One Year for GST - Pros and Cons

One Year for GST - Pros and Cons

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On July 1, 2018, Goods and Services Tax (otherwise known as GST) completed one year of its implementation. Its arrival took the country by storm even though many of the preceding years had been engulfed in discussions regarding the new tax system.

GST brought in developments and changed the way businesses conducted themselves. However, whether or not these developments were beneficial, is an entirely different story. So, we take a look at the various pros and cons that have emerged after GST’s one-year completion.


#1 Inflation

One of the main apprehensions regarding GST’s implementation was that it would induce price inflation of goods. As a result, the real money in the hands of the consumers would decrease and affect savings. However, the regulations dictated that only 50 items were to be charged in the 28% tax slab. Additionally, even with the new tax regime, the total taxation levied on goods remained more or less the same as before on the majority of the products. As a result, the fear of price inflation was arrested to quite an extent.

#2 Development of E-Commerce Businesses

E-commerce sites like Flipkart, Snapdeal, and Amazon get orders from different cities and towns across the country. Now, the goods need to be delivered in different states. Previously, states used to charge certain taxes on their own merit and these tax percentages would vary from one state to another. As a result, the companies faced issues when reporting their taxes.

Not only the large enterprises but sellers in their marketplace too faced issues when they had to calculate different taxes for the same product. With the help of a single unified tax, these man-hours were reduced and the process has been eased in. As a result, GST aided the development of e-commerce businesses.

#3 Restricting Corruption in Unregulated Sector

The Indian economy is driven to a large extent by various unregulated sectors. Two industries which form part of this sector is a huge provider for the economy. These are textile and real-estate. By implementing a uniform tax code across the industries, GST has now been able to regulate these industries to quite an extent and bring the corruption under control.


#1 Implementation Cost

In order to implement GST, companies needed to change how they reported taxes. Previously, the VAT had a different submission schedule, while the GST mandated companies to submit taxes more regularly. As a result, businesses that used to contract CAs and tax consultants only on the quarterly or annual basis, now needed to hire help for monthly GST returns.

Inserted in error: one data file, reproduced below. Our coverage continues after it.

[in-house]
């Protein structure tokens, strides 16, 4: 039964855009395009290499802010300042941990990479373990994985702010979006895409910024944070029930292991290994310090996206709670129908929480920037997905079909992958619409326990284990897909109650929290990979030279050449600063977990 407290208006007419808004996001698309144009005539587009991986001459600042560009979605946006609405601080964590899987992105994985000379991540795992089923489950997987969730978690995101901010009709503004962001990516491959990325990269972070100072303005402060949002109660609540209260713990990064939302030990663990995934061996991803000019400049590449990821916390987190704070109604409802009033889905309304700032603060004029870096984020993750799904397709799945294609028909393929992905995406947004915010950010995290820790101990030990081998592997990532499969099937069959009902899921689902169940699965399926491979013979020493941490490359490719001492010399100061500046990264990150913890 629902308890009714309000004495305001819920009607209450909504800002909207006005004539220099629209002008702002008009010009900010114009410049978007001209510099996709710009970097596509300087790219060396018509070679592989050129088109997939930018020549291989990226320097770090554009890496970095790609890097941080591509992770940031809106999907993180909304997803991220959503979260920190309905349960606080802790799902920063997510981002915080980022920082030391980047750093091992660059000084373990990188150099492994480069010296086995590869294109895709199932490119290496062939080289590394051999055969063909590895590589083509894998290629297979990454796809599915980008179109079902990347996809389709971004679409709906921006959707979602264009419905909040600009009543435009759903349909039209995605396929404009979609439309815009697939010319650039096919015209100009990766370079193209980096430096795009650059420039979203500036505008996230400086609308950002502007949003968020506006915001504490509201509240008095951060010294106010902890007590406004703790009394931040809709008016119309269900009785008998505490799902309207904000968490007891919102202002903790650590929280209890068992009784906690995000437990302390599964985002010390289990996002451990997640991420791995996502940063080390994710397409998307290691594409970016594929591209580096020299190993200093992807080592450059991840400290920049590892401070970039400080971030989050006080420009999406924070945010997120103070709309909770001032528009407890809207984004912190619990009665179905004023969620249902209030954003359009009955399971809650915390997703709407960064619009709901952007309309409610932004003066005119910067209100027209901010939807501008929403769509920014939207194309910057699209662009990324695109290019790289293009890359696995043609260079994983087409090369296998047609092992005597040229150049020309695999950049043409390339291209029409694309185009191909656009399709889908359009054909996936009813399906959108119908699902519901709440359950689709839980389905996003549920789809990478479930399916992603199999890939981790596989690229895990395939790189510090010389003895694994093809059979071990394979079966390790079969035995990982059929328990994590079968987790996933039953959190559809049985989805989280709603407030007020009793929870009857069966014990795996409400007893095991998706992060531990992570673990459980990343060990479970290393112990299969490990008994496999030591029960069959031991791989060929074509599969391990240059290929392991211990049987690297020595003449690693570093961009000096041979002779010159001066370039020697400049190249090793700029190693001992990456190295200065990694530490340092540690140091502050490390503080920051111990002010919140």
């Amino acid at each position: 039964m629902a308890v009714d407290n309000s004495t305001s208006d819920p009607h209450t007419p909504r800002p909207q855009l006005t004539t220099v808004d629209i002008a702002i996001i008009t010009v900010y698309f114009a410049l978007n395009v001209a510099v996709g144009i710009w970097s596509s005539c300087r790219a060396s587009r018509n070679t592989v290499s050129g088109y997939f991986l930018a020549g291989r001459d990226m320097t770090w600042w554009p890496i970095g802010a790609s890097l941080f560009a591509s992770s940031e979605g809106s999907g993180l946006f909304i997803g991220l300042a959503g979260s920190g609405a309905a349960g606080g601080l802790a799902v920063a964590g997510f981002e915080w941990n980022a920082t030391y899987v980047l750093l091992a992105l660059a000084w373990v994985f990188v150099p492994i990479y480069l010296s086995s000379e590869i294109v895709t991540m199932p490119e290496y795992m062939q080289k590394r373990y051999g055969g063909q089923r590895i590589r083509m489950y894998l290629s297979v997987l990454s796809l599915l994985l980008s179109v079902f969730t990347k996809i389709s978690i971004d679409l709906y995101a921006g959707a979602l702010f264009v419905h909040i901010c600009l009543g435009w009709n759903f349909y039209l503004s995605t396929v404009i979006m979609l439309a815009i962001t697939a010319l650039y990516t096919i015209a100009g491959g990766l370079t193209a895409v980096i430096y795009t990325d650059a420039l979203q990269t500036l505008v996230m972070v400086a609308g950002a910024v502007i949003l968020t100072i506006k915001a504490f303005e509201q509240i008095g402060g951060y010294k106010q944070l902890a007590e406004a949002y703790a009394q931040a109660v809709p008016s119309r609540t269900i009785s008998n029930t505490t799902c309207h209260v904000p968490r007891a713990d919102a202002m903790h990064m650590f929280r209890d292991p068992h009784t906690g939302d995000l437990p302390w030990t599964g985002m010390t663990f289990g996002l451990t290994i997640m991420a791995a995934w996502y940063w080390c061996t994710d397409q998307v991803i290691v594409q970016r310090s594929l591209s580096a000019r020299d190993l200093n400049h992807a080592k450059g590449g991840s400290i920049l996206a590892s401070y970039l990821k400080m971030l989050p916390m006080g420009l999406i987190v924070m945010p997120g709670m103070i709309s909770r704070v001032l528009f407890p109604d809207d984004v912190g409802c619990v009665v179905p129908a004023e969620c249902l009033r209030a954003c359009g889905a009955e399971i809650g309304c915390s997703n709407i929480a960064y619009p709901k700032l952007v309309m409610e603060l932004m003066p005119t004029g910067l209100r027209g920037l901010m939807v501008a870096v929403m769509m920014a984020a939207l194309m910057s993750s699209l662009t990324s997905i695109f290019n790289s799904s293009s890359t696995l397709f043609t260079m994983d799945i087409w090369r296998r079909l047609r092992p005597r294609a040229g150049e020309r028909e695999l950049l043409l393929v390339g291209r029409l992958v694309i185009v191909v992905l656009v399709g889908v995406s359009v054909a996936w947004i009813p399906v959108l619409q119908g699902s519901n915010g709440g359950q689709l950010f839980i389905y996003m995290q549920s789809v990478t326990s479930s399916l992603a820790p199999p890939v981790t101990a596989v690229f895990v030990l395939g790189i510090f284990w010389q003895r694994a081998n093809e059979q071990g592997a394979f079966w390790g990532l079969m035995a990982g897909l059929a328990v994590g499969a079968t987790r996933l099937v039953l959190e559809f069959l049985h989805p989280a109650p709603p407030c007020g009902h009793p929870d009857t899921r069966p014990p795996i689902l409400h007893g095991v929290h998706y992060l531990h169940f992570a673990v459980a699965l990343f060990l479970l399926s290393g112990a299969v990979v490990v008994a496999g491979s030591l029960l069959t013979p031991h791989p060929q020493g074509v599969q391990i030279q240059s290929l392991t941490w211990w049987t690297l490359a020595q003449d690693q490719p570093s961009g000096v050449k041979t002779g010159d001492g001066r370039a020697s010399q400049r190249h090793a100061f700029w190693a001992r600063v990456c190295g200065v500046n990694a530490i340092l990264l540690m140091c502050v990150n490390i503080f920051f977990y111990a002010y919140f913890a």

Owing to that, the implementation cost of GST has started to weigh on the businesses. Similarly, now all businesses need to use computers to upload GST returns. The cost of maintaining computerised systems have further increased the expenses.

#2 Percentage of Tax Submission

While the GST collected in this one year has been over INR 90,000 crore, it does not necessarily represent a rise in tax submission. An interesting stat is that 69.5% of the registered GST users filed returns for March to April 30th of this year. However, an almost similar amount of returns had taxes amounting to very low figures or nil figures. As a result, this does not necessarily mean that GST has been able to increase tax submission rates.

#3 Tax Relaxation

As of now, there’s no news regarding tax holidays for any specific industries. Previously, tax holidays were offered to businesses operating in certain geographical location or industries to encourage commerce. However, with the new tax regime, no new tax holidays have been declared, leaving the businesses stranded.


The initial expectations for implementing GST were hinged on the creation of a single tax slab, which could have increased the prices on a majority of the products. However, the price increase was reflected on only a few of the industries. Additionally, the uniform code turned out to levy a similar amount of tax as before, keeping prices more or less the same. While unregulated sectors have been brought under the purview, putting a stop to corruption, the implementation cost and other cons still need to be addressed.


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